The Agro-Ecological Village Development Model: Experiences in the Philippines, China and the Gambia. Roger Samson REAP - Canada Box 125 Maison Glenaladale Ste. Anne de Bellevue, QC, Canada, H9X 3V9 T: (514) 398-7743; F: (514) 398-7972 W: www.reap-canada.com ; E: firstname.lastname@example.org .
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The Agro-Ecological Village Development Model:Experiences in the Philippines, China and the Gambia
REAP - Canada
Box 125 Maison Glenaladale
Ste. Anne de Bellevue, QC, Canada, H9X 3V9
T: (514) 398-7743; F: (514) 398-7972
Helps rural communities in Canada and developing countries meet the challenges of ecologically sound production of food, fibre and fuel.
The organization began its participatory on-farm research and farmer-to-farmer training on ecological farming in Canada in 1986.
Agro-Ecological Village (AEV) Development Project Partnerships
Aim to improve the economic & social well being of marginalized farming communities & women, while also protecting & enhancing the natural resource base
SNSADP Project, Philippines (1997), PDG and the MAPISAN Farmers Alliance
WCAEV Development Project, China (2002), Ministry of Water Resources, Peoples Republic of China
GAEV and GEAD Development Project, Gambia (2003), NATC and Village AID
Soil erosion and poor soil fertility
Deforestation and loss of watersheds
Agricultural Problems in the Philippines
Agrarian land reform
Agricultural production decreasing due
to deteriorating soil fertility & rainfall
Monoculture production of peanuts
All crop residues are removed
Free ranging goats destroy vegetation
Forest cover has seriously declined
A holistic and integrated approach that builds the social, ecological and technological infrastructure of communities. Addresses the challenges of food security and improving livelihoods by rehabilitating the natural resource base through ecological farming systems development & farmer to farmer training.
An interdependent community of individual households that are largely self-reliant through the creation of ecological food, fiber & energy systems.
Emphasizes local self-reliance through the development of diversified and ecological agricultural systems
Empowers farmers through participatory assessment, training and research that is farmer led
Lowers cost of rural development
Focus generally is on expanding exports of cash crops
Loans used to “fuel” rural development
Focus is on production with limited attention to natural resource issues
Problems identified by outside experts
Training provided using “top down” approaches
The Agro-Ecological Village
1. Baseline Data Gathering & PRA
2. Institution Building
3. Capacity Building
4. Farm Planning and Development
The project team and local villagers identify causes & possible solutions to local problems, through PRA and Participatory Action Planning (PAP).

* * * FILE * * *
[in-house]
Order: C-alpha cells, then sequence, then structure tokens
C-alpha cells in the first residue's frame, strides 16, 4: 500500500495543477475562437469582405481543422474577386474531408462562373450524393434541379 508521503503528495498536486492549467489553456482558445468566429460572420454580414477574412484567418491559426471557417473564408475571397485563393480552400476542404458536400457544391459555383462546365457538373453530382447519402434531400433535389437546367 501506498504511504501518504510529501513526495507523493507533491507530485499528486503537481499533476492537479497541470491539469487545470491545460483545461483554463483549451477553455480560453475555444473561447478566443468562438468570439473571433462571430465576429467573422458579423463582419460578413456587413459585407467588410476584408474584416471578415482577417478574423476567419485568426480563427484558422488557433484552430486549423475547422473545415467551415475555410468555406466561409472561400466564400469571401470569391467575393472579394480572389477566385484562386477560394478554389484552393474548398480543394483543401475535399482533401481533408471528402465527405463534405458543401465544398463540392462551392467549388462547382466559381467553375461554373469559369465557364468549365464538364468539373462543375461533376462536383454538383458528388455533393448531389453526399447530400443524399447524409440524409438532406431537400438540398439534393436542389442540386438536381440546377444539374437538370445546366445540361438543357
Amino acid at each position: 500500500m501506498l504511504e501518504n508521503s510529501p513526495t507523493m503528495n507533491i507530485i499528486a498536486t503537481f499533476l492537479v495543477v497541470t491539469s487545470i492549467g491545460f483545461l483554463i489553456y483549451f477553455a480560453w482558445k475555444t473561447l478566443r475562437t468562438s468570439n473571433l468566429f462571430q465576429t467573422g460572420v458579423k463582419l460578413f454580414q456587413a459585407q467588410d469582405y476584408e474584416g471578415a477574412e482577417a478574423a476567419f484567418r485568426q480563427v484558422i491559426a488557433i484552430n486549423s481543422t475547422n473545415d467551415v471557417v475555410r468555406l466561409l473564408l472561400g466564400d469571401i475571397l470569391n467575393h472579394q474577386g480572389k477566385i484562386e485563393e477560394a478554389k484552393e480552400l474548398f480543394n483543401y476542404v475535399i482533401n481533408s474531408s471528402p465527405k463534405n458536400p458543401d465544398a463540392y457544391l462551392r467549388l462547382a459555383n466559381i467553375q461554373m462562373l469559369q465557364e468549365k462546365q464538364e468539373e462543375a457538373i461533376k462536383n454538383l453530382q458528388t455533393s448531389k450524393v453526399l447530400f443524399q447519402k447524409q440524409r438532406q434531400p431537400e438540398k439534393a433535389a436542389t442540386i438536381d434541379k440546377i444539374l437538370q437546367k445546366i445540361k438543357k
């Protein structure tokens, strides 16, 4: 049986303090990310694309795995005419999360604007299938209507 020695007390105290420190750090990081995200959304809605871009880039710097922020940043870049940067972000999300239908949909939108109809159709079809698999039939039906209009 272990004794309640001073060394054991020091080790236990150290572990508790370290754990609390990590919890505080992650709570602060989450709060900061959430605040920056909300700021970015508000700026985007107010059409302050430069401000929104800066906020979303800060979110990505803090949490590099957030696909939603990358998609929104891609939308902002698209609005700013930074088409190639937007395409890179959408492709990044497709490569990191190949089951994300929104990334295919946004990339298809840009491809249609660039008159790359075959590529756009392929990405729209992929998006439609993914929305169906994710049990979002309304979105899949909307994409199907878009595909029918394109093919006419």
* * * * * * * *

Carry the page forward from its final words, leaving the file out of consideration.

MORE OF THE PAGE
Farmer to farmer training network
Ecological Training Modules
Development of participatory Farmer to Farmer Training network
Selection of first liners and second liners
Training of trainers
in farm development
and effective training
Inclusion of women as trainers
Training materials need to be customized to local needs identified through the PRA and through on going assessments as the trainings evolve.
The process can begin with a basic ecological farming module including:
Soil Fertility Management
Pest & disease management
Soil & water conservation
Sensitize communities around gender equality
Involve active participation of both genders in project activities as trainers and participants
Increase women's role in decision making in communities
Ensure gender issues are incorporated into all project activities.
Farm planning and “Learning Farms”
Soil and water conservation
A farm in the community that is used for education and farmer led research while remaining a “working farm.” They can include:
Community Seed banks and tree nurseries
Farmer-led plant breeding
The testing of new crops or varieties to assess their adaptability to the environmental and management conditions on small farms.
In the Western China AEV Project in Gansu Province, farmers tested a total of 43 different varieties of 7 field crops. They are now scaling up production of the leading new varieties.
Farmers demonstrate E.F.S. (Ecological Farming systems):
Farmers learn how to breed varieties adapted to their local environment and growing conditions.
In the Philippines, one achievement has been the development of ECO-RICE varieties that combine SRI techniques, Biological Nitrogen Fixation (BNF) and ratooning.
In ecologically devastated areas, free-range livestock management can cause irreparable damage.
Farmers learn ecological and sustainable methods for:
Benefits of intensive/ semi-intensive management
Fodder Crop Production
Animal health and nutrition
1. Assess the quantity of food consumed annually and the landbase needed to produce the households basic foods
2. Diagram seasonal fruits and vegetable production and identify gaps
3. Discuss opportunities for creating a healthier diet
4. Identify strategies to maximize efficiency of land use based on optimizing production
Farmers need access to low cost appropriate tools for developing their farms ecologically. REAP has worked to help support farmers organizations manufacture their own tools.
In the PRA process, communities identify their most urgent and basic technological needs.
To help solve the fuelwood
crisis in the Philippines,
REAP developed the Mayon
Turbo stove, a low cost,
advanced combustion rice
The AEV model is a logical evolution for rural development programming. It integrates the best management practices in rural development with sustainable knowledge in ecological farming systems training and development.